1 John 3:11-18 NIV
 For this is the message you heard from the beginning: We should love one another.  Do not be like Cain, who belonged to the evil one and murdered his brother. And why did he murder him? Because his own actions were evil and his brother’s were righteous.  Do not be surprised, my brothers and sisters, if the world hates you.  We know that we have passed from death to life, because we love each other. Anyone who does not love remains in death.  Anyone who hates a brother or sister is a murderer, and you know that no murderer has eternal life residing in him.  This is how we know what love is: Jesus Christ laid down his life for us. And we ought to lay down our lives for our brothers and sisters.  If anyone has material possessions and sees a brother or sister in need but has no pity on them, how can the love of God be in that person?  Dear children, let us not love with words or speech but with actions and in truth.
Dear God, I am glad that I went through the Gospel passages that referred to John so that I could learn a little more about him before getting to this letter. It’s important to remember what kind of person he was when he first met Jesus. Basically, he was self-righteous and vindictive. He was the one wanting to call down fire on the Samaritans for not wanting Jesus to pass through their territory. I can’t remember them off of the top of my head, but I know there were other examples too. Jesus had to directly teach him grace, mercy, and empathy and help him purge the self-righteous anger he felt for others.
So that’s the guy now who is trying to teach the lesson he learned. I suppose when I’m all done with this series on Peter and John, one of the things I should do is take what Jesus had to teach them individually as disciples and examine how those lessons informed the message(s) that each of them felt they needed to communicate to others. It goes back to the saying, “Our suspicions of others are aroused by the knowledge of ourselves.” What you have taught us is what we have to teach.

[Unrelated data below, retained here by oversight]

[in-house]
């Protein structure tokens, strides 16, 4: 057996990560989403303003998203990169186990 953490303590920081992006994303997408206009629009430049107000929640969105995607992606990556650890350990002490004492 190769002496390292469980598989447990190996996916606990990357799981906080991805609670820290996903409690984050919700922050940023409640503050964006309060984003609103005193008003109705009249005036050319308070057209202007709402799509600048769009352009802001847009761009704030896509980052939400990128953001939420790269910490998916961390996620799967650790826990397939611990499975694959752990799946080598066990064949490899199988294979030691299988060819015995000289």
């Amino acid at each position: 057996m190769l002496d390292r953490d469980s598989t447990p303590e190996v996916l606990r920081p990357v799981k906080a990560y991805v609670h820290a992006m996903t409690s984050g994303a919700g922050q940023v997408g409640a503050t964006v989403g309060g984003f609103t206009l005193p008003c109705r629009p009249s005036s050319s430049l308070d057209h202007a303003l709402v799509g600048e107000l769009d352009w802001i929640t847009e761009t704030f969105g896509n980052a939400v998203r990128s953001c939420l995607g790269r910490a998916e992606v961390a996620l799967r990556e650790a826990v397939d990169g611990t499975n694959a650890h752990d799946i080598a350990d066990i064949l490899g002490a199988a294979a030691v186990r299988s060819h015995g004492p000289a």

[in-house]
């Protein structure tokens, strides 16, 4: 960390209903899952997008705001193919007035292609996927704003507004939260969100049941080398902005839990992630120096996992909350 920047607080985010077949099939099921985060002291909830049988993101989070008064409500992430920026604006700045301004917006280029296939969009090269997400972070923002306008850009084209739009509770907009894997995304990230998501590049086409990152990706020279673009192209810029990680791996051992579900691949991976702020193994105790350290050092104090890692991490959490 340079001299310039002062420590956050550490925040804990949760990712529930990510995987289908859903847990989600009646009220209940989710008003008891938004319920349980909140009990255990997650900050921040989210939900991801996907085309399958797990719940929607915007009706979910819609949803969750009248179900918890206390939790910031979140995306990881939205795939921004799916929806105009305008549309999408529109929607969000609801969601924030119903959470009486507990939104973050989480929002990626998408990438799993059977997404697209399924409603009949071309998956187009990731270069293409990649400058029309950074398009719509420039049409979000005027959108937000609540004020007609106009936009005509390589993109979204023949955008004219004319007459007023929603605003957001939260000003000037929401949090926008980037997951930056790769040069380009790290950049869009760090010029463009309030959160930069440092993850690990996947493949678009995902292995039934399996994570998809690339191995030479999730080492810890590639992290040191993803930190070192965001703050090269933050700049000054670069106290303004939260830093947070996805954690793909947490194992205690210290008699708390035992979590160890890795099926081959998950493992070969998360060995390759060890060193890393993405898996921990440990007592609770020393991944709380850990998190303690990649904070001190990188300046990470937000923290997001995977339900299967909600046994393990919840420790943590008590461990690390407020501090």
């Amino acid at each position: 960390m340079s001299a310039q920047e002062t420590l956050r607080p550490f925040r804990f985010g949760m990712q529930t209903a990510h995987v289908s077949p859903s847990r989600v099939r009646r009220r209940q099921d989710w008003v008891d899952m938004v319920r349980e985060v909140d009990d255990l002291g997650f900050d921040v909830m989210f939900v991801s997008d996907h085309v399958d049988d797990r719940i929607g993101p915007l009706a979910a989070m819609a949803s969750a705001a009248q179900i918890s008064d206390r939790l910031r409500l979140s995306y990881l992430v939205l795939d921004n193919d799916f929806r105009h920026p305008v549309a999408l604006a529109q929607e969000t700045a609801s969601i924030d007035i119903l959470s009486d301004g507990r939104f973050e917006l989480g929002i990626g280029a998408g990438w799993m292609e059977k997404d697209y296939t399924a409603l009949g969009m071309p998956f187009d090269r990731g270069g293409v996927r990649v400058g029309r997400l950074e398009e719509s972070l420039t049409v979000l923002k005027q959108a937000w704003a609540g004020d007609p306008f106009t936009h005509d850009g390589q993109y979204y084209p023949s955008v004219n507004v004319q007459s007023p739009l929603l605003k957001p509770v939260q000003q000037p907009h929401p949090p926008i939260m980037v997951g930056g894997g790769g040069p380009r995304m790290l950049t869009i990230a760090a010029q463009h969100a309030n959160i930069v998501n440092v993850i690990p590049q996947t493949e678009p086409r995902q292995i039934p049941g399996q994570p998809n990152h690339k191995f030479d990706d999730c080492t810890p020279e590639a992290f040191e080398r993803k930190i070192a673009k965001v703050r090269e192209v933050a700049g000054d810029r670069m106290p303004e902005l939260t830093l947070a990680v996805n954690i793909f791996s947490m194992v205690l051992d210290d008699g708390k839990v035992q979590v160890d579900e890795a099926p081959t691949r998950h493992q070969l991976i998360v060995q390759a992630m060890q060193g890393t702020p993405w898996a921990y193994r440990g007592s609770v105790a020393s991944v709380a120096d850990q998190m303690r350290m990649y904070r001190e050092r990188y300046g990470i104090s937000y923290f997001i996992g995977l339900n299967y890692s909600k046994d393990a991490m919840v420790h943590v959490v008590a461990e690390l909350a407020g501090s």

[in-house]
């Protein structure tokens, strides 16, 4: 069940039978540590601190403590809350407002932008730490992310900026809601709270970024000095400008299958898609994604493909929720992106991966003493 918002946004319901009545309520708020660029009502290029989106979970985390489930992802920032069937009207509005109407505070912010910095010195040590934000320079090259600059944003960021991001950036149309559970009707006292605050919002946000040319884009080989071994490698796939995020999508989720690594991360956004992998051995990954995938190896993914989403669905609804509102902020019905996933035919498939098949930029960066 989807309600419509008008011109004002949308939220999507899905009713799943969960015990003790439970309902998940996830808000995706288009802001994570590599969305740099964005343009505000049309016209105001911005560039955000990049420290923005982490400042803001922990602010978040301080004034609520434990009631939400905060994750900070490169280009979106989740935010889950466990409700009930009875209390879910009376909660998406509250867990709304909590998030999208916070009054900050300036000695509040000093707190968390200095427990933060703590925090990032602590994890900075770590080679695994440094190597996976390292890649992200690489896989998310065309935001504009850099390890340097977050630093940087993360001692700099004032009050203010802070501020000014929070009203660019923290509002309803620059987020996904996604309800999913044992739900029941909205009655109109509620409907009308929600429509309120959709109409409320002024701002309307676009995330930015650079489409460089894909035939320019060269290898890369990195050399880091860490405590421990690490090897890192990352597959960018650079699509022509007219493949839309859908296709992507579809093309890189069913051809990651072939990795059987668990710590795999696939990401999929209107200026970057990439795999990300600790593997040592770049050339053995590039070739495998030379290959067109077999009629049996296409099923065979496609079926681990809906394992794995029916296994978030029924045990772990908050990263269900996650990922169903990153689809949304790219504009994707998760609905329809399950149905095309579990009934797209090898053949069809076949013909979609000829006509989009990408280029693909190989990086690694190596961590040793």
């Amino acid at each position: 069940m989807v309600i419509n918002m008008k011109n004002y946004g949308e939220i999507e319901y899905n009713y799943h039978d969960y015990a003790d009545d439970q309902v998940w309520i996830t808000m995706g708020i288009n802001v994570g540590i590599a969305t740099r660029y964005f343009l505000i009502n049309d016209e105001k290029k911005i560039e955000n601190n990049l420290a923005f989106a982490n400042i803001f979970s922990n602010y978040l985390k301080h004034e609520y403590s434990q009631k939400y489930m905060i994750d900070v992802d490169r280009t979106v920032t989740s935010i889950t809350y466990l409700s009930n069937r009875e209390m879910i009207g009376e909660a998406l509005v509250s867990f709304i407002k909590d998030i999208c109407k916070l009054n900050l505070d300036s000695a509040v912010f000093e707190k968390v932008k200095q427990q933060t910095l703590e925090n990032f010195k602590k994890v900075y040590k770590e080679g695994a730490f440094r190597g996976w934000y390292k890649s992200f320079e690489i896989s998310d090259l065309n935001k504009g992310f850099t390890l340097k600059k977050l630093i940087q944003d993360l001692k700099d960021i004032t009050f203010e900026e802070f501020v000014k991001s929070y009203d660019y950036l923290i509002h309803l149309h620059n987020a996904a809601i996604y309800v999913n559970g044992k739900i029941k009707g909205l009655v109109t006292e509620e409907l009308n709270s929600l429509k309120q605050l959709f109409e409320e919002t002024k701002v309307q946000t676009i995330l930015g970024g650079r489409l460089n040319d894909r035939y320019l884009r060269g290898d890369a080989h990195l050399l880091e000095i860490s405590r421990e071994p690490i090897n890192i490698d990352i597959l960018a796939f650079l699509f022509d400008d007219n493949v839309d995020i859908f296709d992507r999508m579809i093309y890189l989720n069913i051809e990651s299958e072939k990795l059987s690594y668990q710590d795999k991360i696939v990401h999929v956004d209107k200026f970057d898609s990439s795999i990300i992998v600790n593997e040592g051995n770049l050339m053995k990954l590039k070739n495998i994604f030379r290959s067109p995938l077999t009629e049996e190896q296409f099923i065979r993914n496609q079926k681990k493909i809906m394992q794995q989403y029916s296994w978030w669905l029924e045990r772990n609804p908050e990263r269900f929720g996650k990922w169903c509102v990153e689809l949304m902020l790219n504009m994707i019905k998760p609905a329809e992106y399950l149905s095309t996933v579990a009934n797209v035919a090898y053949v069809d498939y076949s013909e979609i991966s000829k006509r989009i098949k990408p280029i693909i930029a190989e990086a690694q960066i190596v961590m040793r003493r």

So what have you taught me over the last 30+ years of being a discipling Christian? I’ll tell you, I’m a humbler parent than I used to be and I’m much less judgmental towards other parents. You’ve taught me the importance of faithful time in scripture. You’ve taught me that the people I’m most tempted to judge are probably the ones who are most in need of my love and forgiveness (and your love and forgiveness). You’ve taught me that life is about one moment at a time spent in pursuit of you, and to not look to the future with any sense that I know what I’m talking about.
Father, those are just a few of the things you’ve taught me for which I’m grateful. And not that I’ve completely learned these lessons. I don’t mean to say that. Certainly I still judge others, fail to pursue you moment to moment, and I don’t always spend faithful time in scripture. But you have given me that message, and my prayer now is that you will help me to know how to live that message today.
In Jesus’ name I pray,